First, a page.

Butcher’s Crossing is a low-key Western that follows a Harvard University dropout as he seeks a new adventure hunting buffalo.
Will Andrews (Fred Hechinger) is probably the last person you would expect to find hunting buffalo. But sure enough, he’s dropped out of college and looking for a new adventure to take on. A trip west to Kansas in 1874 sees him run into Miller (Nicolas Cage) and join his team of buffalo hunters, for better or worse. He might nit know it at the time but he’s in way over his head. I mean, we’re talking about a Harvard kid! You don’t enroll in Harvard only to end up skinning buffalo for the rest of your life. Is he having some sort of break down? I really don’t know but sooner than later, you get this sense that he’s not cut out for this kind of life. Miller gives Will direct orders not to spook the buffalo and sure enough, it’s exactly what he does.
Say what you will about what the film has to say regarding toxic masculinity but I think there’s another message here about our own relationship to nature. I won’t lie by saying that I do eat meat. When you watch a film like this, you begin to ask questions. How many animals are no longer living because of the clothing that you put on? I can understand why people choose to become vegan or vegetarian and that’s their prerogative. Personally, I’ll only eat meat if it’s kosher and usually the meat that meets either CRC or Glatt standards–guys, I’m on TIFF brain here, I can’t think about kashrut rules right now!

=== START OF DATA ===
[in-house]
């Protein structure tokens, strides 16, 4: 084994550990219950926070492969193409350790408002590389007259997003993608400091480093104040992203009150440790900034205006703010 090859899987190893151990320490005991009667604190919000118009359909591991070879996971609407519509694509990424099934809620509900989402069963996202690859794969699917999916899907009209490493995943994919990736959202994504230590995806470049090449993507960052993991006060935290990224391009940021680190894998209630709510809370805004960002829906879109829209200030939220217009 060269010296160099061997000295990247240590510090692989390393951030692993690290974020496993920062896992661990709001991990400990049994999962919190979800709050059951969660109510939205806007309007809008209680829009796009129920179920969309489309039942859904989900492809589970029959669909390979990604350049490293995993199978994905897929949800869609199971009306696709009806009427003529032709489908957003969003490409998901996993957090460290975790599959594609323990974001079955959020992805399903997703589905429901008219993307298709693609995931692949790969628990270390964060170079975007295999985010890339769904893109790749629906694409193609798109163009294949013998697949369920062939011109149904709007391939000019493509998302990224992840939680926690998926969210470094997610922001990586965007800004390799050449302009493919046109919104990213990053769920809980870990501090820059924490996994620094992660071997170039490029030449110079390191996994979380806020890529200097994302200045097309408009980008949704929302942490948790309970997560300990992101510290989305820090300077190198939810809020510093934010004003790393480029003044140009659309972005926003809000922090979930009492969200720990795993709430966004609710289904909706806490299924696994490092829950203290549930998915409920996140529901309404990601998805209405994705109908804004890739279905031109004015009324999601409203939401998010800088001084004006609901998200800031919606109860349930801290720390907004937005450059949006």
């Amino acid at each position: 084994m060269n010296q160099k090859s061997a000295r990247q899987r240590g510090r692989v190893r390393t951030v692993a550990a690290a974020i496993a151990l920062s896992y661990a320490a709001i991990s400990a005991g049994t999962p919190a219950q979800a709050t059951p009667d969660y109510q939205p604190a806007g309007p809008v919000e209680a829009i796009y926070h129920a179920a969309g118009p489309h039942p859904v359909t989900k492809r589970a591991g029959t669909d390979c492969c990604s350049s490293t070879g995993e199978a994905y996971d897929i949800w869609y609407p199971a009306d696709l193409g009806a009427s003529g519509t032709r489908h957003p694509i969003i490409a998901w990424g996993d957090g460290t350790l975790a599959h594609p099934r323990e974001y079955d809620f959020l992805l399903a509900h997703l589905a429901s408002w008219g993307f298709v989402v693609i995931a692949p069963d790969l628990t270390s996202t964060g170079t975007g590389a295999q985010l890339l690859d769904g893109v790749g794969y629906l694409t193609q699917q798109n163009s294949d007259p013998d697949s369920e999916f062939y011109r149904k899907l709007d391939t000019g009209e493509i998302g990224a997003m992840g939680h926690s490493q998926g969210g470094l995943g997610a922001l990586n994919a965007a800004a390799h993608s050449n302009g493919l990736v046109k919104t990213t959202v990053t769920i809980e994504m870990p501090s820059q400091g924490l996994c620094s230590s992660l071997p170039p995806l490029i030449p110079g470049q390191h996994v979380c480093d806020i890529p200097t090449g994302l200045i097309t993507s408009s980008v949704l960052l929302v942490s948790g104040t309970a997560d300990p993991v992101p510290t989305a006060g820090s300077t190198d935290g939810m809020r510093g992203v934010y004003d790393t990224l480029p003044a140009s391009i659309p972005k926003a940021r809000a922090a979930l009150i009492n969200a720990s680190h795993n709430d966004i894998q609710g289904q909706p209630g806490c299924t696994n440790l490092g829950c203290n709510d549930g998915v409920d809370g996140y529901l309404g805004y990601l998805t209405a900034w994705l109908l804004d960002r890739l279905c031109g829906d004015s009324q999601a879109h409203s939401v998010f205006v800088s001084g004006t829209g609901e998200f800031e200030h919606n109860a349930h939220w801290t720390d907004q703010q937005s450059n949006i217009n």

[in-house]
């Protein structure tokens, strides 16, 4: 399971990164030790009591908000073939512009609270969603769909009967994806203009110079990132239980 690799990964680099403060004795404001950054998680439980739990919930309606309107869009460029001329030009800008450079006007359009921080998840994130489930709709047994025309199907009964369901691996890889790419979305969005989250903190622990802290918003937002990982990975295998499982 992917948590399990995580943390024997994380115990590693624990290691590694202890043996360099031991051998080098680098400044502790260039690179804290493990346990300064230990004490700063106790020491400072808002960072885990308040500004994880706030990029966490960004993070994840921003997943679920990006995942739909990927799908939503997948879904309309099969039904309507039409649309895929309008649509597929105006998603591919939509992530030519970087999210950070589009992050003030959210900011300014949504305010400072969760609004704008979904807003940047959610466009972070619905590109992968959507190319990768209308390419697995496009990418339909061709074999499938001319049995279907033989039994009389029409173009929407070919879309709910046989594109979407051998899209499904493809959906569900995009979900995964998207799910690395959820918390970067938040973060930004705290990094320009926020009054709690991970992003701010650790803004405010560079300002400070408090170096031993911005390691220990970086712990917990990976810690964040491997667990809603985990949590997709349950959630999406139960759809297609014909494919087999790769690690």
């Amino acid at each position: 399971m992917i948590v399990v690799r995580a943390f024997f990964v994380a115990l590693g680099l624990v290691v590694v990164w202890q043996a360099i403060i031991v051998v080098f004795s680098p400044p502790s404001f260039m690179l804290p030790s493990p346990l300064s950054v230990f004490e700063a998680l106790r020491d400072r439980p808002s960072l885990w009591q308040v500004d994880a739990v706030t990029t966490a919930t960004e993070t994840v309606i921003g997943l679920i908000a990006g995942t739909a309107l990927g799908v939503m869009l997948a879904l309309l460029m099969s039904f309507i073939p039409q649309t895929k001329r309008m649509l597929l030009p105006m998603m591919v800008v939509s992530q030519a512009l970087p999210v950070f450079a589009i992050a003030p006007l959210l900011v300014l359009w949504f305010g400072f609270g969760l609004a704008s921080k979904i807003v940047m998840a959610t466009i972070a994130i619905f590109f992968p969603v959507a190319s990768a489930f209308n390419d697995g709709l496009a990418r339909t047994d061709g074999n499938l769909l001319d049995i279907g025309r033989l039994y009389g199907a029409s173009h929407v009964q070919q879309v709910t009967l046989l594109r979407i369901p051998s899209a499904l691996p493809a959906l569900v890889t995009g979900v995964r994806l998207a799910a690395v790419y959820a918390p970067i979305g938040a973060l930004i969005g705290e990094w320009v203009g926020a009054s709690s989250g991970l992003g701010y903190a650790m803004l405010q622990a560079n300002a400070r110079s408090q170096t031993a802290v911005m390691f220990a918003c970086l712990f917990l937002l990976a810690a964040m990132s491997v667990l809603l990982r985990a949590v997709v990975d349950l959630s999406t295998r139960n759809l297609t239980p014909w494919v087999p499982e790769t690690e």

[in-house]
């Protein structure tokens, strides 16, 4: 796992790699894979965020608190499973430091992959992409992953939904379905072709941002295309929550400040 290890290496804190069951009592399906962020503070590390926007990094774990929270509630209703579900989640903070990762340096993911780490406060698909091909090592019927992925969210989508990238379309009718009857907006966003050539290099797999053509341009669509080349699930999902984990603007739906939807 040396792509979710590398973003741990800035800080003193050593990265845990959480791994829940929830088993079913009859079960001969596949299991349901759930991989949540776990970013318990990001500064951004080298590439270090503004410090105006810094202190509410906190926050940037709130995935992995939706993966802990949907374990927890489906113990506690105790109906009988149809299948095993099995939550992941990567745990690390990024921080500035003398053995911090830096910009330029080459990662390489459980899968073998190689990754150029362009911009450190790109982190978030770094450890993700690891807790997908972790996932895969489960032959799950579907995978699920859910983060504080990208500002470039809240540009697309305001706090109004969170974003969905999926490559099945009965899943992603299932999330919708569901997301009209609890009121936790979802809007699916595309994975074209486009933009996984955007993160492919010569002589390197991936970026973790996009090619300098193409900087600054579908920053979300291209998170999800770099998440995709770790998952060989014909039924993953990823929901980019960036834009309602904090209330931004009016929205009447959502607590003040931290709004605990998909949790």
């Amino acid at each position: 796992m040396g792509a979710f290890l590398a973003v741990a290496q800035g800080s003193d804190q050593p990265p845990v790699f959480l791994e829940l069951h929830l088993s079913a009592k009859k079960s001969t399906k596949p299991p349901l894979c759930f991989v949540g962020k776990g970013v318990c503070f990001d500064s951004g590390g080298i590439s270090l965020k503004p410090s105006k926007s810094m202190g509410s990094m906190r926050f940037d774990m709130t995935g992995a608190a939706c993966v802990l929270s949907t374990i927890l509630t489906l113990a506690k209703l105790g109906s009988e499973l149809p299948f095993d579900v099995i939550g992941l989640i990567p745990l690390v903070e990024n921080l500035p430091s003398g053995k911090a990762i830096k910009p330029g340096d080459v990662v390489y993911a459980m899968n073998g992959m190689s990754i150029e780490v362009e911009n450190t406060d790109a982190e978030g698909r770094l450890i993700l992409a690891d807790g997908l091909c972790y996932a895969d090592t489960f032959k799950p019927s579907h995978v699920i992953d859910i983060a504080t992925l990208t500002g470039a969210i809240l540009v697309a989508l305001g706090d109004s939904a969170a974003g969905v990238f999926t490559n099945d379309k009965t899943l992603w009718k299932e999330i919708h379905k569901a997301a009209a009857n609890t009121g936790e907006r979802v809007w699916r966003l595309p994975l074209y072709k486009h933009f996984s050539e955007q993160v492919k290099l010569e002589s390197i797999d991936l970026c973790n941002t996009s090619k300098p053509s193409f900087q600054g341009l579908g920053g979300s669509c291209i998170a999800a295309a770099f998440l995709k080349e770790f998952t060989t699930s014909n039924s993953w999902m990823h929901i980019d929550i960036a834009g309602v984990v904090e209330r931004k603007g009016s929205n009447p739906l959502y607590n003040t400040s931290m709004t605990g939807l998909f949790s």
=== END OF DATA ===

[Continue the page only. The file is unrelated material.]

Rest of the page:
This isn’t the sort of film where Nicolas Cage goes full Cage. He certainly has his moments where he comes close but that’s about it. Butcher’s Crossing is as much Fred Hechinger’s vehicle as it is Nicolas Cage’s. It’s well worth the decade’s worth of time that director Gabe Polsky puts into the film. When you see the scenic landscapes, you’ll know that it’s worth it!
Butcher’s Crossing is not the typical Western that one thinks of when it comes to the genre. The good and evil in this film are not the lawman and the outlaw and it’s not even close. There’s no outlaw trying to shoot up the town in this picture. Instead, there’s an ecological message at play, whether you like it or not. It’s a different approach to the genre and ought to get some sort of points for effort. It must be said that filmmaker Gabe Polsky prefers to describe the film “as more of an epic adventure drama with psychological and environmental horror elements vs. a Western.” In any event, this film will certainly get people talking and thinking about nature.
DIRECTOR: Gabe Polsky
SCREENWRITERS: Gabe Polsky and Liam Satre-Meloy
CAST: Nicolas Cage, Fred Hechinger, Rachel Keller, Xander Berkeley, with Jeremy Bobb and Paul Raci
Butcher’s Crossing holds its world premiere during the 2022 Toronto International Film Festival in the Gala program. Grade: 3.5/5
Please subscribe to Solzy at the Movies on Substack.